Restaurants

The Verdict | Lello Pasta Bar

By Stephen A Russell - 11 Oct 2017

lello-pasta-melbourne
lello-pasta-melbourne
lello-pasta-melbourne
lello-pasta-melbourne
lello-pasta-melbourne
lello-pasta-melbourne
lello-pasta-melbourne
lello-pasta-melbourne
lello-pasta-melbourne
lello-pasta-melbourne
lello-pasta-melbourne
lello-pasta-melbourne


There’s a well-worn Italian proverb that says, ‘Amici e vini sono meglio vecchie’, which basically translates as, ‘Friends, like wine, are best when aged’.

The same could be said for Lello Pasta Bar. Tucked on the corner of Flinders Lane and Russell St, the Italian favourite formerly known as Yak Italian Kitchen & Bar has grown older gracefully (much like adored Italian film star Monica Belluci).

Adopting the childhood nickname of head chef and co-owner Leo Gelsomino is about the only nod towards youth. There’s a notable shift from Yak Italian’s relaxed bar focus—Lello is full-blown stylish dining. Dramatic portraits and diffused lighting punctuate blue-grey panelled walls. Grey fabric banquette seating attends pale wooden tables.

The Lello menu has stepped up its game too, as has the attentive service of white-shirted waiters. Every choice has a story behind it, dancing around lo Stivale (the Italian peninsula nicknamed the Boot) with pride.

We started with a lightly chargrilled octopus, muscular enough to conjure images of ancient sea monsters, but tender on the tongue. It comes served on a bed of Sicilian Panella (the crisp then crumbly chickpea fritters you get in Palermo’s market stalls). It’s a hearty start with a radish and chilli kick, soothed nicely by the waiter’s choice of Gavi’s peachy, straw-coloured Picollo Ernesto.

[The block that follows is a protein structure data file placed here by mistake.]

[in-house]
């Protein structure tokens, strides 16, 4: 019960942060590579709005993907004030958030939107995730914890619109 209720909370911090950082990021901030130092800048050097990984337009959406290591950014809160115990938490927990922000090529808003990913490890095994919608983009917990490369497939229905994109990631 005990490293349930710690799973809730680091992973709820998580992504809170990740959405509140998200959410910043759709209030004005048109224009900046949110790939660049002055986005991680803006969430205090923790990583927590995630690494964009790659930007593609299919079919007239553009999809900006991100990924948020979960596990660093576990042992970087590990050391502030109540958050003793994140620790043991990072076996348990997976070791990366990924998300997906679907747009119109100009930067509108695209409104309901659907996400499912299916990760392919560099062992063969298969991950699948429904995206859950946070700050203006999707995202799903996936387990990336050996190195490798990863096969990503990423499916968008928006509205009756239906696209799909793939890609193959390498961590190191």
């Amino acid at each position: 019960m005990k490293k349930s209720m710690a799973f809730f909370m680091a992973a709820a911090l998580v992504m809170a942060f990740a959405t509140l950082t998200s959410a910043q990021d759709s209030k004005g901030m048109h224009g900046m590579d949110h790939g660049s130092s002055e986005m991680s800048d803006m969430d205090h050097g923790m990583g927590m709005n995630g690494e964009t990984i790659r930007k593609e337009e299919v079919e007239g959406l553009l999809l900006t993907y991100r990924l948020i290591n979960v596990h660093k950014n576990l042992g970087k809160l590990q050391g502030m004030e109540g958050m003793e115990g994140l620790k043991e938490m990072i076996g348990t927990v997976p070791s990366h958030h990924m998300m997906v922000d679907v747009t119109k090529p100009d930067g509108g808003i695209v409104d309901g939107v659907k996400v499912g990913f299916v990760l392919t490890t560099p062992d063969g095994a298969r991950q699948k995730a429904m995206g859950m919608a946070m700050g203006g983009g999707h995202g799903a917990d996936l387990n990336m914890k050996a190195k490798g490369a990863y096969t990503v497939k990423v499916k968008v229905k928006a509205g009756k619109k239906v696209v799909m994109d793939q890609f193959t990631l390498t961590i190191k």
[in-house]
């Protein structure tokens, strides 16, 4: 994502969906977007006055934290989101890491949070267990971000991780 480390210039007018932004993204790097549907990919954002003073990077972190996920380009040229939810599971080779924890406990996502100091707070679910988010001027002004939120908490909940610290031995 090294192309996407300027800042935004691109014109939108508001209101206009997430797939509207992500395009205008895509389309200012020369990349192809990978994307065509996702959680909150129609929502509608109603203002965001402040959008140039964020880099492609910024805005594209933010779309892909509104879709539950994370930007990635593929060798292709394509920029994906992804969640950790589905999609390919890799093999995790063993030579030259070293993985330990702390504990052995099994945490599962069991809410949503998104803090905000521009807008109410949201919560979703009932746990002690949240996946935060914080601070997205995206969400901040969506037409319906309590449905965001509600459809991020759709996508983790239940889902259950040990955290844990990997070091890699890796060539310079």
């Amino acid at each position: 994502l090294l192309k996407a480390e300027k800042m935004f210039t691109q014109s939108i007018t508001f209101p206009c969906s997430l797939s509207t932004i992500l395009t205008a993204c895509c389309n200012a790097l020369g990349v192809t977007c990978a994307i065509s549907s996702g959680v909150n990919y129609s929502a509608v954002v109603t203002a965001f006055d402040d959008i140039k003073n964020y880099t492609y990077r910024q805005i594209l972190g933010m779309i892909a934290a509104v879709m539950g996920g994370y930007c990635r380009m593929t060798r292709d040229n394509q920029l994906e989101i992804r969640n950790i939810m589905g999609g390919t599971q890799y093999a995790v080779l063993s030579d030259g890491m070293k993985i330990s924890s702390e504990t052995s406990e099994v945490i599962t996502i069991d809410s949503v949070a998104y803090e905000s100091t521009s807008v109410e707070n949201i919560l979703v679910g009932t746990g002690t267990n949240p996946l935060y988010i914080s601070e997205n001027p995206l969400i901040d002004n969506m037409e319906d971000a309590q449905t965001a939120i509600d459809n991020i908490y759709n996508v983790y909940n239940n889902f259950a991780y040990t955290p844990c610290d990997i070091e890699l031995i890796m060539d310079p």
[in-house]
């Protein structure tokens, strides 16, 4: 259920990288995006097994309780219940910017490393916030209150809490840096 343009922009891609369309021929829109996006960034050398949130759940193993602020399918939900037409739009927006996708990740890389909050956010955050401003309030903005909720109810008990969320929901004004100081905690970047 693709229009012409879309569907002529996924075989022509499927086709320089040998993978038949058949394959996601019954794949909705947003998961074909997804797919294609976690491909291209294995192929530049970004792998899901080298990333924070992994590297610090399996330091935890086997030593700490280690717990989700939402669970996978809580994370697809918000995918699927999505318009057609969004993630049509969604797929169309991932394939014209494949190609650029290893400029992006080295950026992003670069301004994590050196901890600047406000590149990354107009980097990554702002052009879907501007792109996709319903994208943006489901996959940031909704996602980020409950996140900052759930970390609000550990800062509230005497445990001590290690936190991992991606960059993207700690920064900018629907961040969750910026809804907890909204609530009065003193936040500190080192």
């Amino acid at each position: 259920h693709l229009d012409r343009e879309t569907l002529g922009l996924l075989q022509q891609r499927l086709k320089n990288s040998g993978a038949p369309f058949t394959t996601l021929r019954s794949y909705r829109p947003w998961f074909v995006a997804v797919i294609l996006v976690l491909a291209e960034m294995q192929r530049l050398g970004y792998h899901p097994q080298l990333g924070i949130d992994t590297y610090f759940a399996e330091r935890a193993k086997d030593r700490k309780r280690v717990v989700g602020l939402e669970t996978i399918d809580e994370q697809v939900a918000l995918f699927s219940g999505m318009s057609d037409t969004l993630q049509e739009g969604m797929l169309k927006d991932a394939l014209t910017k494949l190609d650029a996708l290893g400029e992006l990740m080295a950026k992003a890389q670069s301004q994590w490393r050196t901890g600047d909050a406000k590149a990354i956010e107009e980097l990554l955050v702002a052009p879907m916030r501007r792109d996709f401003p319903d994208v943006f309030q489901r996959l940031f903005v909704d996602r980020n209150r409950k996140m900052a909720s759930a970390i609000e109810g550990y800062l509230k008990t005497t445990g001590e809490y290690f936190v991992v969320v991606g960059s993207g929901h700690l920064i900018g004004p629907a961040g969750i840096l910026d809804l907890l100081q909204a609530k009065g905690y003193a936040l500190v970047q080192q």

lello pasta bar

Sticking with seafood, ceviche-style freshwater Clarence River prawns were lightly torched, balanced on a bed of eggplant and almond ravioli, made using Lello’s house-made, germinated flour—a lighter, healthier, gluten-free option that sacrifices none of the flavour. Whack on a little provolone and just try and resist licking the plate, please. 

The mountain taste of Sardinia comes through in chubby little parcels of potato, pecorino and mint culurgiones—a garden-fresh delight, paired with a Genoa-style broad bean pesto base and sprinkled with crushed almonds for a welcome crunch.

We switched over to Margaret River’s La Bratta, a bold and beautiful merlot, malbec and cabernet sav blend. It went down a treat with the braised Gippsland rabbit. Falling off the bone, it’s tangled in a white wine and thyme-tossed tagliolini, cut through with Ligurian black olives and the salty tang of pancetta, then dusted with slow-ripened grana padano cheese.

And if you want to indulge a dente dolce (minus the guilty conscience), we can’t recommend Lello’s fennel ice cream enough, coddled in a nest of chestnut-infused crostoli – deep-fried pasta ribbons – atop tangy blood orange and rhubarb. Snow flakes of carpino goats cheese are smuggled inside. Push the boat out and match this perfect finale with the effervescent fizz of Alasia moscato d’asti.

Gelsomino has poured his heart through his imported, custom-made pasta extruder, creating Lello’s fresh look at much-loved Italian favourites. Paired with perky service, this big-windowed corner spot makes for a fun and flavoursome night out with besties in a setting we’re sure Bellucci would approve of.

While we opted for dinner, you can also pop in for Italian breakfast at Lello too, like the stracciatella, a granola variation on Lazio’s famed eggy broth served with pumpkin and a grilled baguette - perfect for dipping. And embrace an Italian inflection on the very Australian jaffle, with Tuscan kale and taleggio cheese. Hailing from a little closer to home, Fitzroy’s Atomica supply the coffee beans. 

Want to learn more about Lello? Step right this way. 

Image credit: Lello

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